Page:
Iodine isn’t considered to be an allergen, which is anything that triggers an allergic response. But some people are intolerant to substances closely mixed together with it. This may or may not be a true allergy, and these people may loosely call this intolerance an “iodine allergy.”

Iodine is a common element found in the human body. Adverse reactions to iodine are rare, but they can be fatal when they do happen.

Medical uses of chemical agents that contain iodine are on the rise, especially in radiocontrast agents used to improve X-ray imaging studies. As a result, adverse reactions to iodine when used this way have occurred over the years. Iodinated contrast has been associated with severe reactions and even death in a rare number of cases, but these weren’t due to an allergy to iodine.

Exposure to things that may happen to contain iodine can cause some of the following in hypersensitive people:

  • itchy rash that comes on slowly (contact dermatitis)
  • hives (urticaria)
  • anaphylaxis, which is a sudden allergic reaction that can cause hives, swelling of your tongue and throat, and shortness of breath

Anaphylactic shock is the most severe, life-threatening form of anaphylaxis. It requires emergency medical attention.

Symptoms of anaphylaxis include:

  • abdominal pain
  • nausea or vomiting
  • diarrhea
  • confusion
  • altered level of consciousness
  • dizziness
  • lightheadedness
  • hives
  • difficulty breathing
  • heart palpitations
  • rapid pulse
  • low blood pressure

Certain solutions and foods containing iodine can cause an adverse reaction:

Povidone-iodine (Betadine), a solution commonly used as a skin disinfectant in medical settings, may cause a rash in sensitive people.

Iodinated contrast dye can also cause an allergic reaction. It’s an X-ray radiocontrast agent used for intravascular injections (that is, injections into blood vessels).

Contrast dyes containing iodine have been responsible for severe reactions (including deaths) in a very limited number of people. Those who have an allergy or other adverse effect to iodinated radiocontrast dye may be given systemic glucocorticosteroid before receiving iodinated contrast. Or use of iodinated contrast may be avoided altogether.

Foods that contain iodine can also cause an allergic reaction. Fish and dairy are sources of iodine.

There are some myths about what actually causes an intolerance to iodine-containing substances.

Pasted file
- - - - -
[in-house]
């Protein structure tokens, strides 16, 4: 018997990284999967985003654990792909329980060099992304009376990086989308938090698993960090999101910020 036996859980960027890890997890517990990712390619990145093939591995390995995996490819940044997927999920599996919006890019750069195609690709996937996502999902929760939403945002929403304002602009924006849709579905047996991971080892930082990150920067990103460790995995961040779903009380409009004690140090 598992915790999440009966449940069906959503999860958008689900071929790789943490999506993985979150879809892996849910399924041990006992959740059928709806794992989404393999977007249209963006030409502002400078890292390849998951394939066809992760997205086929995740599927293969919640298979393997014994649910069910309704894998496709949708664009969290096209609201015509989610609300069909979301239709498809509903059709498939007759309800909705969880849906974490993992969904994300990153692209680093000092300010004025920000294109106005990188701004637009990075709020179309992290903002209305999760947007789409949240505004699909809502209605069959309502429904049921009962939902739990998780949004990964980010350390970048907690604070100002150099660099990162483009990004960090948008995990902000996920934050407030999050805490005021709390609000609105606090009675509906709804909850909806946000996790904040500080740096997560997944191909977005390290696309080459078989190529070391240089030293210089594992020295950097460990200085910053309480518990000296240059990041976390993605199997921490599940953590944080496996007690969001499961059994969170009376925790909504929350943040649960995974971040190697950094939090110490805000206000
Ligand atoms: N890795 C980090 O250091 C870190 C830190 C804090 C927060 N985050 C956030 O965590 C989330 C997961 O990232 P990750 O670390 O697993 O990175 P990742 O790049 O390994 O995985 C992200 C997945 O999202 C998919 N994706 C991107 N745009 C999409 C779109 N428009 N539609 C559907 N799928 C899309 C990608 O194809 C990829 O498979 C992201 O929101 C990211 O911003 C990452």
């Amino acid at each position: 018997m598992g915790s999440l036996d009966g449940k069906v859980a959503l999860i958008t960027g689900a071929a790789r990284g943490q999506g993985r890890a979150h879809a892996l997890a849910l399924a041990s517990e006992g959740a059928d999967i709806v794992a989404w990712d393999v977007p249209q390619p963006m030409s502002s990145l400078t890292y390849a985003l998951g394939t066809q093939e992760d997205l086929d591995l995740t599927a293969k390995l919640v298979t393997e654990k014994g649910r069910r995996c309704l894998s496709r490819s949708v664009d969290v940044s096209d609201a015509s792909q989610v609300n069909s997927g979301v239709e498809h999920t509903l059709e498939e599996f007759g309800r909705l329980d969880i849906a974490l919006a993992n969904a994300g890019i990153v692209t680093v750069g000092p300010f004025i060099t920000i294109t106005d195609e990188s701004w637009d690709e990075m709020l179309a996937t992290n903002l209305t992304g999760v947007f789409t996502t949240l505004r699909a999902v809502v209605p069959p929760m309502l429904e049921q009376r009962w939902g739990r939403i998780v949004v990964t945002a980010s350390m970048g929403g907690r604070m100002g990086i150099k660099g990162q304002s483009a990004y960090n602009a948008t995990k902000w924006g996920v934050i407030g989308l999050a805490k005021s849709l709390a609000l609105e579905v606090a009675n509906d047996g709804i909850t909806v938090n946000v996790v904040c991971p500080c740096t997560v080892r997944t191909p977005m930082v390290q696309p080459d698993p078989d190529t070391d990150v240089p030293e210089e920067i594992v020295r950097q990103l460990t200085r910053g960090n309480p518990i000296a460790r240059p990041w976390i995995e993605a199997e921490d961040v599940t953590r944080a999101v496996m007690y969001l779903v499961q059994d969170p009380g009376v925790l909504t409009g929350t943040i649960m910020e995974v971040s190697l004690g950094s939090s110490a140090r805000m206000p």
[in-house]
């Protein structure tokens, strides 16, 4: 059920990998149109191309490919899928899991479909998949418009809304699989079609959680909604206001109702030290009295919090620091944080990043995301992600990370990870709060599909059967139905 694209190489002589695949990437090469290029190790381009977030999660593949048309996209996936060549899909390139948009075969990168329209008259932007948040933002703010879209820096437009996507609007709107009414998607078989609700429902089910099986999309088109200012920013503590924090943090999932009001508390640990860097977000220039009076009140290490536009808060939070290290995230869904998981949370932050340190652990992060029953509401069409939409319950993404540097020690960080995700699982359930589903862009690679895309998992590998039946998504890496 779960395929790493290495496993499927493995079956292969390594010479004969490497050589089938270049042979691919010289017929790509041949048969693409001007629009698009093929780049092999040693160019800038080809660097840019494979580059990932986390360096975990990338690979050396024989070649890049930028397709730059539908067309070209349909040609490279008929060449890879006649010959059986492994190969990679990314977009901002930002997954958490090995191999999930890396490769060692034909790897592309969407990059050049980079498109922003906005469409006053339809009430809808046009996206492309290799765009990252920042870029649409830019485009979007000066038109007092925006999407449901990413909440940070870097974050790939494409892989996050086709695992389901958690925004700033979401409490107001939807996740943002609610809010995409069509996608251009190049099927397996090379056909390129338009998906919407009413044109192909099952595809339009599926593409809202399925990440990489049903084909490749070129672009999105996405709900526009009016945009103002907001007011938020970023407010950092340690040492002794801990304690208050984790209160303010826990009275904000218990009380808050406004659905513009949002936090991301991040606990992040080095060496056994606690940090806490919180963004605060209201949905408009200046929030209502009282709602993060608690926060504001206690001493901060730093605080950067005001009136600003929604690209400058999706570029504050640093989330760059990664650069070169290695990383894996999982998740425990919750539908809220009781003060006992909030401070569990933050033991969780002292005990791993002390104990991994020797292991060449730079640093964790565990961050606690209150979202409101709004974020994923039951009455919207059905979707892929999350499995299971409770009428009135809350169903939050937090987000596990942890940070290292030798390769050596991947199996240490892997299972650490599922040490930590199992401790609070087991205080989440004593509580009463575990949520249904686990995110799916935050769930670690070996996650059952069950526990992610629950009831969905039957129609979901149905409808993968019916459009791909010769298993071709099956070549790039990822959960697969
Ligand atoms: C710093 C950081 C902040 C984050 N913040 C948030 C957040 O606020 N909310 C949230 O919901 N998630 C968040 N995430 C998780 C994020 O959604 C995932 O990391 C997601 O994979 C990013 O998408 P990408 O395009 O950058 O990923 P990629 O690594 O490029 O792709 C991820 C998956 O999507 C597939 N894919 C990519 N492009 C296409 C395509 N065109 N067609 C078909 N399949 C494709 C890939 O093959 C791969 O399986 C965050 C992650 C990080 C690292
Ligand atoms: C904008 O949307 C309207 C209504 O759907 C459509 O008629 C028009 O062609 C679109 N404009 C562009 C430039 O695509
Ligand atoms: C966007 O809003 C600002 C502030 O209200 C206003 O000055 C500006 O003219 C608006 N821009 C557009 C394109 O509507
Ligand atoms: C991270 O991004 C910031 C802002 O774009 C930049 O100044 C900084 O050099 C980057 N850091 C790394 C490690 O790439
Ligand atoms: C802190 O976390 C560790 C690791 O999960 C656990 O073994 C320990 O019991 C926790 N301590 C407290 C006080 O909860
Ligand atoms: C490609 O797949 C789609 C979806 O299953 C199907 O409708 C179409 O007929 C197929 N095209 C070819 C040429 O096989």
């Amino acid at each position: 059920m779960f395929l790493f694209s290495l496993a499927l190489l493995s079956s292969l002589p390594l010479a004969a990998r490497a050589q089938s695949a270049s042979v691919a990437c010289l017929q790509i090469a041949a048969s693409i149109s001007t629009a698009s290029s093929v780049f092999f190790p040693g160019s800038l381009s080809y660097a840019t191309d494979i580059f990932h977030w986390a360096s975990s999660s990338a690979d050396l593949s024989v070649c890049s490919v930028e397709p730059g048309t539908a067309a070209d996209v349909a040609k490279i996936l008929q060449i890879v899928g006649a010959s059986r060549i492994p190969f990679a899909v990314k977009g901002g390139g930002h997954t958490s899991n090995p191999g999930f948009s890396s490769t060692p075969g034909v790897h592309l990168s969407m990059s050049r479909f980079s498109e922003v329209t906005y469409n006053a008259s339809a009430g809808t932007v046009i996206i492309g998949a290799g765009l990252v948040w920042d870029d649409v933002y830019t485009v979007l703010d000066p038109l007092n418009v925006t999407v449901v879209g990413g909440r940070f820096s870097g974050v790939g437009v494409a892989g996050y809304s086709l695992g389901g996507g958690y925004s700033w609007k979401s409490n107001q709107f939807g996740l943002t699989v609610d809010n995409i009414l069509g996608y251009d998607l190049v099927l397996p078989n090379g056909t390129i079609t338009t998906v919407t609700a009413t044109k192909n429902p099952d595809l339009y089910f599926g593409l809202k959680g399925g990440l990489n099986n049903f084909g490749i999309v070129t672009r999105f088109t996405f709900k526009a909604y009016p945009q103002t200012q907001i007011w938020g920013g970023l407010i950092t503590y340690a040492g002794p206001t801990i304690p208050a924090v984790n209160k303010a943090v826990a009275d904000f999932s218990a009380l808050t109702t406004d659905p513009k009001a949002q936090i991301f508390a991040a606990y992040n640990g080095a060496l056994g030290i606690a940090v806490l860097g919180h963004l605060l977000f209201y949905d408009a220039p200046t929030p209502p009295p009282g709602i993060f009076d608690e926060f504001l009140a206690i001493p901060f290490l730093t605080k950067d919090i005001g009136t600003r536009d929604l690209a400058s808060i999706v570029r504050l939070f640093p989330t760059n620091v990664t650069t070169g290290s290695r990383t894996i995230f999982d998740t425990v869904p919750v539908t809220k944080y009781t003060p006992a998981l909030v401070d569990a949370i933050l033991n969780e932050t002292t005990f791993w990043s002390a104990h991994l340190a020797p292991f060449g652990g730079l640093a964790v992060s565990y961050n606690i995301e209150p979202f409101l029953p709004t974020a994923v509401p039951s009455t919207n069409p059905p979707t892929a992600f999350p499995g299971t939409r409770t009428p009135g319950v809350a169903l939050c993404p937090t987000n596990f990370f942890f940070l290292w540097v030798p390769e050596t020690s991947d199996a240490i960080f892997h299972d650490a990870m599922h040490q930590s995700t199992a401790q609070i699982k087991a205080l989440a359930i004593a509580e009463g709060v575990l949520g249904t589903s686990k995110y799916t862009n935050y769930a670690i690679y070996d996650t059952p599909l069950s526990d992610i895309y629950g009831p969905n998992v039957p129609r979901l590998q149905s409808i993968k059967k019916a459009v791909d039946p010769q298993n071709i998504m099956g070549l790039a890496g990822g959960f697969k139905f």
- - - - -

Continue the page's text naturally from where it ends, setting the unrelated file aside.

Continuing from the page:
Many people believe that you’ll be at risk for having an adverse reaction to iodine if you have a shellfish allergy. This is largely a misconception. According to a study published in the Journal of Emergency Medicine, shellfish allergies aren’t linked to an allergy to iodine, as the researchers concluded that iodine isn’t an allergen.

Research also shows that having a shellfish allergy doesn’t increase the likelihood that you’ll have a reaction to intravascular contrast containing iodine compared to people with an allergy to something other than shellfish. Instead, proteins such as parvalbumins in fish and tropomyosins in shellfish are responsible for seafood allergies.

Some topical antiseptics contain povidone-iodine. This is a solution of polyvinyl pyrrolidone and iodine. Povidone-iodine can cause a serious rash that’s similar to a chemical burn in a few rare cases. In some, the rash may be just a simple skin irritation, but in others, the rash could be part of an allergic reaction.

In patch tests, however, allergic reactions weren’t caused by the iodine. Instead, they were caused by non-iodinated copolymers in povidone. Povidone exposure has been known to result in contact dermatitis or, in very rare cases, anaphylaxis.

Your doctor may have you do a patch test if they think you’re allergic to the povidone in povidone-iodine solution. During a patch test, your doctor applies a small amount of povidone-iodine to a patch. It’s then placed on your skin. They’ll check to see if you had a reaction after a few days.

Once you’ve been diagnosed with an intolerance to substances that contain iodine, your doctor may prescribe a corticosteroid cream or oral corticosteroid such as prednisone. These can help relieve symptoms, such as an itchy rash. They’ll also direct you to stay away from foods or other things that trigger these adverse reactions.

Anaphylactic shock is an emergency situation. It may require immediate medical treatment in the form of a shot of epinephrine (adrenaline).

Amiodarone (Cordarone, Pacerone) is a medication that’s used to manage atrial fibrillation and other heart rhythm diseases in those with cardiac conditions. Currently, experts know of only one case of suspected cross-reactivity in a person who received amiodarone and iodine-containing contrast. Doctors should use caution when prescribing amiodarone for people who have problems with iodine-containing contrast. However, the risk of a true allergic reaction is very low.

While iodine intolerance and adverse side effects to intravascular contrast dye that contains iodine are uncommon, talk to your doctor about getting tested if you suspect you have a problem with either or suffer from some of the symptoms.

If you’re diagnosed with an intolerance to certain types of foods, work with your doctor on a diet that will help you to avoid reactions.